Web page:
I thought the shirts turned out really cute! Mrs. Betts and all the wonderful parent volunteers were real troopers putting up with the bleach stench and cold water all day!

 Rotation 3- Pi Poetry

The awesome Mrs. Benefield came up with several different poetry prompts to inspire pi-related prose. She had rhyming dictionaries for each group and examples of limericks (St. Patrick's Day tie-in there) to get them started. As they shared them with each other, they got to enjoy their pie!

"When I first learned about pi,
I thought I was going to die.
There were so many digits,
I started to fidget,
and looked up in the sky."

Rotation 4- Math lesson on the circumference of circles

Mr. Thaxton read "Sir Cumference and the First Round Table" to his class, then they got to make fortune tellers (remember those?!?) that gave them lots of practice with circumference in a really fun way. This was the first year we did those as a fellow teacher found the activity here

 Rotation 5 - Pi jewelry

Mrs. Armstrong is really crafty, so she did the Pi jewelry. Using colored paper clips from Staples, each digit was assigned a unique color. Then they were given the first 20 digits of pi to put into order on a paperclip chain. Lots of schools do bead or paper chains to see how long they can make it in a day, but I like this because they all get a visual representation of pi to take home with them.

If you have time, you can do a musical clapping game to help them memorize the digits. The kids can sit or stand in a circle and clap-snap at 60 bpm:
3 point.
3 point 1.
3 point 1, 4.
3 point 1, 4, 1.

And so on. They can all do it together, or make it a contest and if you mess up, you're out. Keep going until you have a winner.


Since we had some down time with some classes at P.E. or Art and others weren't, I printed out several geometric coloring sheets involving circles. Everyone got to pick one, color it with colored pencils, then cut it out and glue it to colored paper to make a "Happy Pi Day" card to give to a math geek in their life next Wednesday, the real Pi Day!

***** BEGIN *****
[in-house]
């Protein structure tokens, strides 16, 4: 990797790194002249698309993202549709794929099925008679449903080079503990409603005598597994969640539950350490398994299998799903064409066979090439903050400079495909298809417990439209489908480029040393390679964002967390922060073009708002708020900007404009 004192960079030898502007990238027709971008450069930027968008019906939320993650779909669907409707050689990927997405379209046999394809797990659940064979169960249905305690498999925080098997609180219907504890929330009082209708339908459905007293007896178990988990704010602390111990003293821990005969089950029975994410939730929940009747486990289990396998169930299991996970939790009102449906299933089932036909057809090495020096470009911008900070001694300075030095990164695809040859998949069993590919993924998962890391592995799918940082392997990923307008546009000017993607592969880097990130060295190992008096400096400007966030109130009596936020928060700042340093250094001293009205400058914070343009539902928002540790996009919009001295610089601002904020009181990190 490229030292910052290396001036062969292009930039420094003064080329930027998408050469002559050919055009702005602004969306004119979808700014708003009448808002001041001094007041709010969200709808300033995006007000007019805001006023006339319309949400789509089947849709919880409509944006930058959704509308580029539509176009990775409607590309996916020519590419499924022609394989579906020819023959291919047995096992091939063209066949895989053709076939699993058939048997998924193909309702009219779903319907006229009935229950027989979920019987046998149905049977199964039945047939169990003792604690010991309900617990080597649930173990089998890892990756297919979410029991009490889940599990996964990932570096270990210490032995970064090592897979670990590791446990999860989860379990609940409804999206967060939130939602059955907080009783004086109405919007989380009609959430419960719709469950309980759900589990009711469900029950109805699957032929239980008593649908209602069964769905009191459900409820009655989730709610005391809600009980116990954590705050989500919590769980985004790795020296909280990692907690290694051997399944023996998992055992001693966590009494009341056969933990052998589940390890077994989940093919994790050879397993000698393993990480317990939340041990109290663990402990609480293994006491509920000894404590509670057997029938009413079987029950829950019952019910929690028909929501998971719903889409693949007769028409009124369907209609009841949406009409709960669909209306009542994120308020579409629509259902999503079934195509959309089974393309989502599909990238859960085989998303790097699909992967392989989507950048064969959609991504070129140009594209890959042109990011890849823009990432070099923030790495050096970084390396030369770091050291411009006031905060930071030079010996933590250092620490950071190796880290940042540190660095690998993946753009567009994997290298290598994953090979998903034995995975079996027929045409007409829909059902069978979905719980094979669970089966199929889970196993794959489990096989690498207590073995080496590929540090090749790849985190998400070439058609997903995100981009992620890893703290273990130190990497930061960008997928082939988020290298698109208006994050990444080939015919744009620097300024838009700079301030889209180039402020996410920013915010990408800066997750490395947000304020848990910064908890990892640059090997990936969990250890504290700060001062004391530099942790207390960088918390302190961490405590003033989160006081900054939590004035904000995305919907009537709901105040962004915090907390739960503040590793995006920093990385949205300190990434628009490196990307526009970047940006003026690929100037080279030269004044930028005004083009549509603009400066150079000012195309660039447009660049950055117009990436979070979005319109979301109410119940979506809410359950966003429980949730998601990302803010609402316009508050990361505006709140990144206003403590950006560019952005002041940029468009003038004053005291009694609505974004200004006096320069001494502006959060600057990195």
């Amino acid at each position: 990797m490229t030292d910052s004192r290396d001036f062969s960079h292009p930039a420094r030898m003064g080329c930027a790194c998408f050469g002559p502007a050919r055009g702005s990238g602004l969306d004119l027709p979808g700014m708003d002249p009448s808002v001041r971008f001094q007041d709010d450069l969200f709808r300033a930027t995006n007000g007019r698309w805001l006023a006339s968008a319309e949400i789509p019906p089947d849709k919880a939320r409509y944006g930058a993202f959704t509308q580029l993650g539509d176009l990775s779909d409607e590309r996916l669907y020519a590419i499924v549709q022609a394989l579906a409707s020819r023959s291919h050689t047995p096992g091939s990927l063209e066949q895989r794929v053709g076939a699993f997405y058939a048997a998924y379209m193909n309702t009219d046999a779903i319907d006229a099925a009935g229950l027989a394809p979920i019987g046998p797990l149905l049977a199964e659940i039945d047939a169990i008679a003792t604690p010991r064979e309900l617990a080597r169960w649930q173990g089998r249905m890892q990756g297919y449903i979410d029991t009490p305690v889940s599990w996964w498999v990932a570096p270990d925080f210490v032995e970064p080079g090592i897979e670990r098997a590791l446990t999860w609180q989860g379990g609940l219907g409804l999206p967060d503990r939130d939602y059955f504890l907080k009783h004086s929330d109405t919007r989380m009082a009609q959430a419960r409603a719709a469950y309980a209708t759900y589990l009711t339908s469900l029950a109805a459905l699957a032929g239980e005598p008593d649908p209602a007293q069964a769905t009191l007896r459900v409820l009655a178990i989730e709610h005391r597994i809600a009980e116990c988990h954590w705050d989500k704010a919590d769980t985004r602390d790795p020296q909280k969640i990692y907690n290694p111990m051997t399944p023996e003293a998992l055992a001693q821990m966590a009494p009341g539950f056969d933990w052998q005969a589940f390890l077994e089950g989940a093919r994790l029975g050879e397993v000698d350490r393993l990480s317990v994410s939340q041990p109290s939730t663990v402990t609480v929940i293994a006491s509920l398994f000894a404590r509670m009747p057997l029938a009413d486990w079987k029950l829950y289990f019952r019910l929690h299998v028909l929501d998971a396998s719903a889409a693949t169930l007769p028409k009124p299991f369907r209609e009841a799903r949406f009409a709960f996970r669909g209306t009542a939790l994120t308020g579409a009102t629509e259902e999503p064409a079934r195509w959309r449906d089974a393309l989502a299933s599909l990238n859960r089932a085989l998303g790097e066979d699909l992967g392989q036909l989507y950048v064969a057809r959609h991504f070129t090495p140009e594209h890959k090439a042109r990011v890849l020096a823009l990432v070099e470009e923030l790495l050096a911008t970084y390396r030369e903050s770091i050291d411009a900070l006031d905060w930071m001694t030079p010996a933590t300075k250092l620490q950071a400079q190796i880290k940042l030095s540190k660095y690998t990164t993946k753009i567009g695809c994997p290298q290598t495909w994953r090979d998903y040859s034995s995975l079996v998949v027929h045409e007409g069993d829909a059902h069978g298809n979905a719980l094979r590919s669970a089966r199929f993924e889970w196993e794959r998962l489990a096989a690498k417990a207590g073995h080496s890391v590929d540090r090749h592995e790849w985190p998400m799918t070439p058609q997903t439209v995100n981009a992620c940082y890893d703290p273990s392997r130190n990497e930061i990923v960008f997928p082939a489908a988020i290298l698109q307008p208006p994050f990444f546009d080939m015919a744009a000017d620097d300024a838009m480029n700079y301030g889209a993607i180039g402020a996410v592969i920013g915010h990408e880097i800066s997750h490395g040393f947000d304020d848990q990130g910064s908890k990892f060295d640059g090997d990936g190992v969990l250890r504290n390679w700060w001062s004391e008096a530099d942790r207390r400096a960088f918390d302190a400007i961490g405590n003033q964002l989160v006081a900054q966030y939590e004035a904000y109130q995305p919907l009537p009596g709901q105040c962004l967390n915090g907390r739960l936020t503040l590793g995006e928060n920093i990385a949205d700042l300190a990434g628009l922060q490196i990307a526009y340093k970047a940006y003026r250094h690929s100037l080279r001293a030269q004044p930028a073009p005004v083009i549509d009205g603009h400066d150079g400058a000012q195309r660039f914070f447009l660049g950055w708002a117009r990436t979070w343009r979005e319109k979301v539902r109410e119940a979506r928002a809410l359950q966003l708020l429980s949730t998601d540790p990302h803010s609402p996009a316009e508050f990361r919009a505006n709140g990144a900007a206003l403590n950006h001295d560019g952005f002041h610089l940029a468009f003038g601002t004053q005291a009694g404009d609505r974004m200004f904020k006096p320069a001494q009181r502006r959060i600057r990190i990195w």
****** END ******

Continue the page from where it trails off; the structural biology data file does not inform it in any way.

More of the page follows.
All in all, a really fun day. I'm so glad I work with a team that likes to do crazy stuff to keep the kids engaged, and that we have such wonderful parents that send in supplies and volunteer their time so we could all have a great time!

Wednesday, March 7, 2012

In the event of inclement weather...

Remember last Friday how I was checking out textbooks and was really interested to see how the publishers were going to integrate technology into the mix? Yeah, not so much.

My friend Elizabeth and I carpooled and after much driving up and down US 31 (yes, Indiana peeps, the same one), we finally realized we were looking for a sturdy campus building, when in fact we should have been looking for a metal shed. Granted, it had a very large sign on it announcing its presence, but we're math teachers. We don't read.

So this warehouse where we were supposed to spend our day was really just a steel frame with a metal roof and walls. Not very reassuring considering the weather forecast for the day. In all honesty though, no one thought it was going to be bad until around 2 p.m.